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Neal Dunnigan
04-29-2005, 10:43 PM
I'm interested in hearing from anyone who has a particular "Zen" type anecdote or story that has been significantly significant in shaping their attitude about some aspect of their training and life. I'm interested in hearing about both classical and contemporary stories.

SeiserL
04-30-2005, 08:17 AM
Zen Flesh, Zen Bones" by Paul Reps (Tuttle Publishing)

Don_Modesto
04-30-2005, 09:04 AM
Zen Flesh, Zen Bones" by Paul Reps (Tuttle Publishing)

Me, too. Read it in high school. In particular, I remember trying to "act as alone when in company and as with company when alone", a personal tenet of some contemporary master, IIRC.

To get a better idea of the influences on martial arts, however, you might look into esoteric Buddhism/Shinto, Kuukai and Saichoo, e.g.

Thomas Ambrose
05-01-2005, 01:14 AM
I don't know if this is Zen-type anecdote, I don't know much about Zen even... but it is an experience which had a more profound impact on me than I would expect... and it fits the mode of a story with a moral...

In my class we were all expected to give a lesson to the rest of the class (it is a class on teaching methods for secondary school teachers). This guy showed up one day, and attended the class. He brought up weird points of view, and was ultra-conservative and somewhat stand-offish. Many people in the class did not like him. On the way to the parking lot after class, I was talking to my friend about him. My friend jokingly referred to him as "Bible Belt Bob." Anyway, when I left school that day, something funny happened. The parking lot I use is in a bad location, and usually we have to wait a long time for someone in the oncoming traffic to let us in. As I waited, one peson let me in. Who was it? Bible Belt Bob!

Now, I don't know if the story is Zen at all, but it fits a certain format and thought process that I find appealing much the same way of Zen stories. In my case, humans are all humans. Sometimes we tend to annoy each other, but generally most people are good and nice, if you get the chance to see it. In other words, people can surprise your pre-conceptions of them!

Anyway, that is my story, not sure if it is Zen or not, but the experience had a weird spiritual impact on me. For Zen stories, I find I really like this website. Has anyone else checked these out?

http://www.rider.edu/~suler/zenstory/zenstory.html

Stefan Stenudd
05-18-2005, 01:45 PM
Regarding zen and its relation to the Martial arts, the zen monk Taisen Deshimaru said a lot, which was collected in the book The Zen Way to Martial Arts. On Amazon:
http://www.amazon.com/exec/obidos/ASIN/0140193448/qid=1116445102/sr=2-2/ref=pd_bbs_b_2_2/002-7059918-9540805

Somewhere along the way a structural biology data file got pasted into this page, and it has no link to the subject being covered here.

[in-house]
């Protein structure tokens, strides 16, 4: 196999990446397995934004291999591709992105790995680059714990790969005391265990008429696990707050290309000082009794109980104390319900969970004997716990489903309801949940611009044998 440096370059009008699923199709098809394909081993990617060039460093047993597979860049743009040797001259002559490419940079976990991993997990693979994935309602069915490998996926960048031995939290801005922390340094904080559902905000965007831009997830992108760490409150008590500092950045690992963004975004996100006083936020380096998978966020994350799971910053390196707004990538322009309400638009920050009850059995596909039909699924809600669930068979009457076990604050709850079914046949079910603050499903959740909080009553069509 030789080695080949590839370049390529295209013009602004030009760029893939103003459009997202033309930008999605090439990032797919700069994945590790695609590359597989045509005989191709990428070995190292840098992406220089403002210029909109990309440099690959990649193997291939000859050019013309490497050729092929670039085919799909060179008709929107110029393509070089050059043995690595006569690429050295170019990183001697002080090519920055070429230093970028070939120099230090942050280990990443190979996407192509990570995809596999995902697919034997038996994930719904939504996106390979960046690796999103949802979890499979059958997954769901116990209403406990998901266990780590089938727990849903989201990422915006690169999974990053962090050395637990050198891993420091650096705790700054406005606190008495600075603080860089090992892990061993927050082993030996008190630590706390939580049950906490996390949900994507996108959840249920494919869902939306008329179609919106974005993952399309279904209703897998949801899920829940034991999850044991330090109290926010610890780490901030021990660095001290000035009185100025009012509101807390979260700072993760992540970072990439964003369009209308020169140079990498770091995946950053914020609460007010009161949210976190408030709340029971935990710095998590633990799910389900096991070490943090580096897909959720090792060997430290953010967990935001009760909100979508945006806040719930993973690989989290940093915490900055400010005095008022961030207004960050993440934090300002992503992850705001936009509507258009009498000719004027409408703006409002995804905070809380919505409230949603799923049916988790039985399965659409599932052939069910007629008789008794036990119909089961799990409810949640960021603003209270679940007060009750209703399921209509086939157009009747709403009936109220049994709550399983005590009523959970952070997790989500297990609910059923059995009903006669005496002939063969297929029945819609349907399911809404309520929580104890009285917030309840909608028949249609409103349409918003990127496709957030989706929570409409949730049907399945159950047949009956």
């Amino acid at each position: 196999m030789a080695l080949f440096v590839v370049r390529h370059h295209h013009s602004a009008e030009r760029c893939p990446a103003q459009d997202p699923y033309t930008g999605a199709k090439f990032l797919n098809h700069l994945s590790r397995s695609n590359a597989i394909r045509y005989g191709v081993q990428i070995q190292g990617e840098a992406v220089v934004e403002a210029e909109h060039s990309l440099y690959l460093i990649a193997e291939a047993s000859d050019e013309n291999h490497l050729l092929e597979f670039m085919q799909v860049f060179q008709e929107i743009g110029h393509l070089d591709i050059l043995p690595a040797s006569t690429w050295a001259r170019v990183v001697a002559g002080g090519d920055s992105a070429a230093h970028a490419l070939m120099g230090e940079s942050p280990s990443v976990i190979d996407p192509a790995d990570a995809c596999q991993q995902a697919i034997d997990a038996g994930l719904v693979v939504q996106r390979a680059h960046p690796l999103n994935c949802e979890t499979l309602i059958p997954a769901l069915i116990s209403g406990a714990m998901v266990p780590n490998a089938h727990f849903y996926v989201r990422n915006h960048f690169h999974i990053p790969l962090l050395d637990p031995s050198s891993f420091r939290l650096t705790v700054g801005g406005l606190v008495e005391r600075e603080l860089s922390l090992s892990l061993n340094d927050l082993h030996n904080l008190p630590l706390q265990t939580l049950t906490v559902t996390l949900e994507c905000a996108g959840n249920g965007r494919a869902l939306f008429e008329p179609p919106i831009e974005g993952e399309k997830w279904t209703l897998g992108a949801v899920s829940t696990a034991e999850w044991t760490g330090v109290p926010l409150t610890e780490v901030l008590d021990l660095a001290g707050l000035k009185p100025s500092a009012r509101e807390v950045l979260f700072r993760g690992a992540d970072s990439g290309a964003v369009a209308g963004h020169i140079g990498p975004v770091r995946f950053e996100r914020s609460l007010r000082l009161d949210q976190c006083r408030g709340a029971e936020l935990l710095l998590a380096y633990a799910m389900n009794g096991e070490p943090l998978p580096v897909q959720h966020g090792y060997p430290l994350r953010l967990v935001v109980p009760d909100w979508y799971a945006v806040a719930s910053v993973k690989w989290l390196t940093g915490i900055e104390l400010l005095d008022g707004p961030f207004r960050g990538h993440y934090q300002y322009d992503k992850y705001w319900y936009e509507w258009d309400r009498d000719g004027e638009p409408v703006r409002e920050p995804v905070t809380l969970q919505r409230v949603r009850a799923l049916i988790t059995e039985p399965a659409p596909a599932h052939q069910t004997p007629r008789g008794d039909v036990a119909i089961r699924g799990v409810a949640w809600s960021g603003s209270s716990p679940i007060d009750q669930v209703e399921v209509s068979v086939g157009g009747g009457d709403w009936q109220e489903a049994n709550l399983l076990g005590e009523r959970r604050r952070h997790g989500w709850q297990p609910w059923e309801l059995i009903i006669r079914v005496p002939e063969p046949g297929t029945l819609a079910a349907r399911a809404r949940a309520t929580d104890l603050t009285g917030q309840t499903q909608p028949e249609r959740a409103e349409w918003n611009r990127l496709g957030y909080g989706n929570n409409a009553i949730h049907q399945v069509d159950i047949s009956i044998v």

He spent many years in France, where he frequently showed his genuine interest in budo. He was also a friend of some of the Japanese shihan living there.

As far as I remember from the book, he had the highest respect for kendo, which is no surprise, but cherished aikido, too.

And I do believe that there are some typical zen anecdotes in the book, as well. Actually, in his own life he lived some pretty good zen anecdotes, to say the least.
Heard some of them?

MikeLogan
05-18-2005, 02:31 PM
By the very nature of the question's subject matter, wouldn't you want to find your own answer? And now I'll go ahead and share a book I've found interesting:

Zen Mind, Beginner's Mind
by Shunryu Suzuki

If you want my reasoning in how it might be helping my aikido, I'd say it's practically in the title itself. In other words I try to tell myself everyday is my first day in aikido, nothing is old or boring, and the person I'm working with is actually doing it right, (as far as I know), so try and learn from it.

This doesn't always work, but we do what we can when we can.

I've recently been told to throw it (Zen Mind, Beginner's Mind) out by a random zen practitioner, but never received an adequate reason why.

Failing that, hit the local border's/barnes, grab a pile of books, leaf through them and go from there.

That's how I found "Aikido Basics" (Tuttle Martial Arts) last spring, but I'm only just now getting thoroughly into it and others I found in the same way focusing on aikido. Some guy named Lynn wrote it, and I like it so far... ( ;) )

Have a good evening.
mike.

Charlie
05-18-2005, 07:09 PM
Like all the suggested reading so far...each one opened different doors for me. One more that I might add is a book called Hardcore Zen by Brad Warner. To say the least he has turned the zen apple cart upside down with his contemporary anecdotes.

He has a web page called SIT DOWN AND SHUT UP that tends to piss some people off - it makes me laugh!
http://homepage.mac.com/doubtboy/

Yann Golanski
05-19-2005, 02:39 AM
There is of course Peirsig's Zen and the Art of Motorcycle Maintance which admitingly has very little to do with Zen or motorbikes and plenty with values. Well worth reading. Lila (his second book) is well worth reading too as it's all about quality.

deepsoup
05-19-2005, 11:57 AM
There is of course Peirsig's Zen and the Art of Motorcycle Maintance which admitingly has very little to do with Zen or motorbikes

As he says himself at the very beginning. Though it does contain a top tip for how to stop the brake and clutch levers working loose on an R series BMW.

Sean
x

Jeanne Shepard
05-22-2005, 10:36 PM
I enjoyed "Zen Antics: A Hundred Stories of Enlightenment" translated and edited by Thomas Cleary, and published by Shambal Press.

Jeanne

Qatana
05-24-2005, 09:25 PM
A Master and a Student were carrying heavy loads up a steep mountain path. The Student asked "Master, what is enlightenment?"
The Master dropped the load he was carrying.
The Student then asked,"Master, what hapens next?"

The Master picked up his load and continued walking up the mountain path.